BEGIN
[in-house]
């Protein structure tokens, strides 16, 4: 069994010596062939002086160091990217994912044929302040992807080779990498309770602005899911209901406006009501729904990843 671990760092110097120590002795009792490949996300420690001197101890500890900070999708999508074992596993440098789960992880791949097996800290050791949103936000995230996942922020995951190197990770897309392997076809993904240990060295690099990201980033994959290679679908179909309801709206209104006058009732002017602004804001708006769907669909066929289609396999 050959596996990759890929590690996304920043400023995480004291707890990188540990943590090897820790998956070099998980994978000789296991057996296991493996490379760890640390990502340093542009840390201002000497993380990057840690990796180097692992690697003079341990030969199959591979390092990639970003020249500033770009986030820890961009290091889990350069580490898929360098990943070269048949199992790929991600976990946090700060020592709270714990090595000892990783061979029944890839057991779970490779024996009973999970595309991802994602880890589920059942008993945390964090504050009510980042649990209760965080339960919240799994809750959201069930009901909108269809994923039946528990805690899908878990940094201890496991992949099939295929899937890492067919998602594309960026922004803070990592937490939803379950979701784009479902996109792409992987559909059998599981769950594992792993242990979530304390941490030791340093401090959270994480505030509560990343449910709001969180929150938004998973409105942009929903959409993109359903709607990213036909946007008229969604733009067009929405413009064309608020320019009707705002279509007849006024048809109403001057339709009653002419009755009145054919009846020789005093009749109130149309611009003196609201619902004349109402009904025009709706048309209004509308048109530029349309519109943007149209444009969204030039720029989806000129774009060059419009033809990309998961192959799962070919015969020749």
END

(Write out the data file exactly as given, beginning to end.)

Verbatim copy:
[in-house]
């Protein structure tokens, strides 16, 4: 069994010596062939002086160091990217994912044929302040992807080779990498309770602005899911209901406006009501729904990843 671990760092110097120590002795009792490949996300420690001197101890500890900070999708999508074992596993440098789960992880791949097996800290050791949103936000995230996942922020995951190197990770897309392997076809993904240990060295690099990201980033994959290679679908179909309801709206209104006058009732002017602004804001708006769907669909066929289609396999 050959596996990759890929590690996304920043400023995480004291707890990188540990943590090897820790998956070099998980994978000789296991057996296991493996490379760890640390990502340093542009840390201002000497993380990057840690990796180097692992690697003079341990030969199959591979390092990639970003020249500033770009986030820890961009290091889990350069580490898929360098990943070269048949199992790929991600976990946090700060020592709270714990090595000892990783061979029944890839057991779970490779024996009973999970595309991802994602880890589920059942008993945390964090504050009510980042649990209760965080339960919240799994809750959201069930009901909108269809994923039946528990805690899908878990940094201890496991992949099939295929899937890492067919998602594309960026922004803070990592937490939803379950979701784009479902996109792409992987559909059998599981769950594992792993242990979530304390941490030791340093401090959270994480505030509560990343449910709001969180929150938004998973409105942009929903959409993109359903709607990213036909946007008229969604733009067009929405413009064309608020320019009707705002279509007849006024048809109403001057339709009653002419009755009145054919009846020789005093009749109130149309611009003196609201619902004349109402009904025009709706048309209004509308048109530029349309519109943007149209444009969204030039720029989806000129774009060059419009033809990309998961192959799962070919015969020749």